SAN FRANCISCO (KPIX 5) — The city of San Francisco is taking another looks at Bigbelly smart trash cans as officials work to combat SF’s notorious street cleanliness challenges.
“Because it even took me a minute to look at it,” says Paul, a Japantown resident who was sizing up the new addition to the neighborhood. “I thought, ‘Finally, after 32 years, we have a trash receptacle.’”READ MORE: Alameda County Board of Supervisors To Take Key Vote On Oakland A's Waterfront Ballpark
But it is not just any trash receptacle. This was the first of 80 new Bigbellys arriving in San Francisco. They hold up to 30 percent more trash by compacting it with the power of the sun.
Sensors alert management when the can is 70 percent full. Perhaps more incredibly, they actually contain the trash that goes in them, an objective the city’s traditional trash cans often struggle with.
“It prevents dumpster diving. When you close this up, it blocks your hand for reaching in,” explained Paris Carthen, Operations Manager for the Japantown Community Benefits District. “You can’t reach in and grab trash.”
As you might expect, the Bigbellys are also expensive, with a price tag of around $4,000 each before maintenance costs.
“So, the mayor is willing to pay a certain amount,” said District 5 Supervisor Vallie Brown of the city’s investment in the new Bigbellys. “They might buy a couple of them, and many CBDs are buying more.”
CBDs or Community Benefit Districts around the city have already been paying for them, dissatisfied with city’s efforts to control trash on the streets.READ MORE: Departing Atmospheric River Blankets Tahoe Ski Resorts With 3 Feet Of Snow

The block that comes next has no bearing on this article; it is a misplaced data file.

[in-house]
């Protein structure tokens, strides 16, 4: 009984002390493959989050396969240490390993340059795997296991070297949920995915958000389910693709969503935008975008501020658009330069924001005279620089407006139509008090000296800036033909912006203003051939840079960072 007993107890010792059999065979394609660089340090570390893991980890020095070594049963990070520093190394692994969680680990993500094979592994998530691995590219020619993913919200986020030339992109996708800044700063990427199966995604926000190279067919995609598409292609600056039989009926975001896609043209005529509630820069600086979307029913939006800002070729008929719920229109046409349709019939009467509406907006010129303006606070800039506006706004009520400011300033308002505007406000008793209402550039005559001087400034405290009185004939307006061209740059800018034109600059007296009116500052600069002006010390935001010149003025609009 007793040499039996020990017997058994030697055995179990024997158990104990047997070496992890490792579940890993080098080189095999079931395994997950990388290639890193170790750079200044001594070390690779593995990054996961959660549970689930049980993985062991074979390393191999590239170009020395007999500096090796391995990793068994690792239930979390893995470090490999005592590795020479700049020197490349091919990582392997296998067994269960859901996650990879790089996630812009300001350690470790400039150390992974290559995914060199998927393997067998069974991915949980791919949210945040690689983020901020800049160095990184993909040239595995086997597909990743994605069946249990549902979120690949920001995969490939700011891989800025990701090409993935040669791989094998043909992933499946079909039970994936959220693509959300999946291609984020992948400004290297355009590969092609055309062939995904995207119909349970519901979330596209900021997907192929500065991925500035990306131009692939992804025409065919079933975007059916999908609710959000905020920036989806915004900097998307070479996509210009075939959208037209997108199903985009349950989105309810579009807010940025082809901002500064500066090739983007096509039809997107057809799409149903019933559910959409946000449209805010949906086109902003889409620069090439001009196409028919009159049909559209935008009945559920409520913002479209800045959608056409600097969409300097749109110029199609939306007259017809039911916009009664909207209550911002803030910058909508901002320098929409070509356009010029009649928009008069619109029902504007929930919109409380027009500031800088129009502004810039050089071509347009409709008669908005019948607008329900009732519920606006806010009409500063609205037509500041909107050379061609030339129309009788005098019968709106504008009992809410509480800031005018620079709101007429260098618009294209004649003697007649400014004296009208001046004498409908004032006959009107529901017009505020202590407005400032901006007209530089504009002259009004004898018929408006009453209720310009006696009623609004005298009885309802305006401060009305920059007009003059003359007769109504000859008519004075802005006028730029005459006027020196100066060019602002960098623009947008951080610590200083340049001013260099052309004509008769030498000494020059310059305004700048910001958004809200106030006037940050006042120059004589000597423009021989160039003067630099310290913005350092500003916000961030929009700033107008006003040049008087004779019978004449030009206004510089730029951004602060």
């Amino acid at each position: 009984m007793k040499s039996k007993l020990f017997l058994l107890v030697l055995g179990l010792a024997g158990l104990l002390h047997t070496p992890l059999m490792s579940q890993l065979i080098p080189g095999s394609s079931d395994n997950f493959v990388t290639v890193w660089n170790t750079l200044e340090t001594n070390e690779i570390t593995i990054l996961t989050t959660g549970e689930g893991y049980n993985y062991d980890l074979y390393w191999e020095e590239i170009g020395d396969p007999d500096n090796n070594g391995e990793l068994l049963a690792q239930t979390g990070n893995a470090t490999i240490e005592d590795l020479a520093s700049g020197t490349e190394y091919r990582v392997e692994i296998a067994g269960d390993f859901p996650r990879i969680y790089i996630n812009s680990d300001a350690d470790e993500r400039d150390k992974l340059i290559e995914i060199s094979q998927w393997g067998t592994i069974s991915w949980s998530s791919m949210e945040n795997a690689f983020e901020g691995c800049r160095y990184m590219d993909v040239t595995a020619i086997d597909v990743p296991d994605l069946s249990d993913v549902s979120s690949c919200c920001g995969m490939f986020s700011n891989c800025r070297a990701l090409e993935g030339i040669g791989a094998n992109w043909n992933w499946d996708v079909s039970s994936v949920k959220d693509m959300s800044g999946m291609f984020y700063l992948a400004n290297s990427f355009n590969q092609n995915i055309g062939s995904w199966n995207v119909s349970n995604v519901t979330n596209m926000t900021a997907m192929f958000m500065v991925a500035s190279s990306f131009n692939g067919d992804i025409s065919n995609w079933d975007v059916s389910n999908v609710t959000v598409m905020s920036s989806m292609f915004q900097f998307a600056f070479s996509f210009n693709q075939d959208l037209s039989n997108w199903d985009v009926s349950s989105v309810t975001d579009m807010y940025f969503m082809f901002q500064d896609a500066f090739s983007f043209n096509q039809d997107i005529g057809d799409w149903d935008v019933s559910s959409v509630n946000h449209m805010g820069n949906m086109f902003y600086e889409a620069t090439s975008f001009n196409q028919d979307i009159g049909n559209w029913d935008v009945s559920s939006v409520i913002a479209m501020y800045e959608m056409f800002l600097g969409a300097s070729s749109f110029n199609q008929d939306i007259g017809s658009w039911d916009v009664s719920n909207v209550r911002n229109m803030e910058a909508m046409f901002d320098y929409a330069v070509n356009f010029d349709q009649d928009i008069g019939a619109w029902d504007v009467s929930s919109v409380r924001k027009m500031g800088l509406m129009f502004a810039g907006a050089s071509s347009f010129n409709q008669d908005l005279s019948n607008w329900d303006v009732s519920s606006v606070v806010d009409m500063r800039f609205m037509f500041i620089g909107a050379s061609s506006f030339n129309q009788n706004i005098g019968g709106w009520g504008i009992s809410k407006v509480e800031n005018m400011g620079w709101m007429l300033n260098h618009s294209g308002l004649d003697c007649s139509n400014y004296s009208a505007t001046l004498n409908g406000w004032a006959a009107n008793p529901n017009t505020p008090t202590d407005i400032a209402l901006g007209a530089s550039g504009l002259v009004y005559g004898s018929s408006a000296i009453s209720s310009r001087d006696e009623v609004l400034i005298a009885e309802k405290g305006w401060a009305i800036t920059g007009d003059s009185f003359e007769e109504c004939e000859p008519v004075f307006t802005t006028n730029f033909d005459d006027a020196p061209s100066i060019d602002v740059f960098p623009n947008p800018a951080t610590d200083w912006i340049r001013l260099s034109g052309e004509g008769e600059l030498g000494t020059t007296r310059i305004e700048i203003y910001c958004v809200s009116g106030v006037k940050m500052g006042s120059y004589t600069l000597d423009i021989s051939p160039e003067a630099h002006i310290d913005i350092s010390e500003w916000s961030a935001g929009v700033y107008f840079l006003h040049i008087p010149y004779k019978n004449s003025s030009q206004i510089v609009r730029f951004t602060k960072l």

In recent years Public Works has been opposed to the widespread use of Bigbellys because of their cost. So does the mayor’s partial funding of the new cans signify a slight change of course?
“We’re willing to look at all kinds of garbage cans, and ways to keep the city clean,” Supervisor Brown responded.
One might wonder what the city’s investment would have to be if people simply didn’t just throw trash on the ground, but that is said to be another benefit of this machine.
“With this, it gives you more of an option, hoping people don’t throw trash on the ground,” Carthen said of the new receptacle. “It lets you know, ‘Hey, if you throw your trash in here, no one’s going to get in there and throw it back on the ground.’”
There was one other news item at the roll out of the new Bigbelly cans. Supervisor Brown, who was serving as acting mayor Tuesday with London Breed out of town, was speaking to the small crowd when there was a sudden crash and the sound of broken glass.
Acting Mayor Brown stopped speaking and looked down Post Street to see what had happened.
“That’s the mayor’s car,” she said. “Oh no.”MORE NEWS: UPDATE: UCSF Researchers Examine Impact Of Coronavirus On Young Brains After 3 Teens Develop Psychosis
It was, in fact, the SUV used by Mayor London Breed’s office. The driver, who did not stop, had broken the SUV’s side view mirror. A police unit was called to the scene and a report was filed. It’s believed the hit-and-run was captured by one of the Japantown Peace Plaza’s many cameras.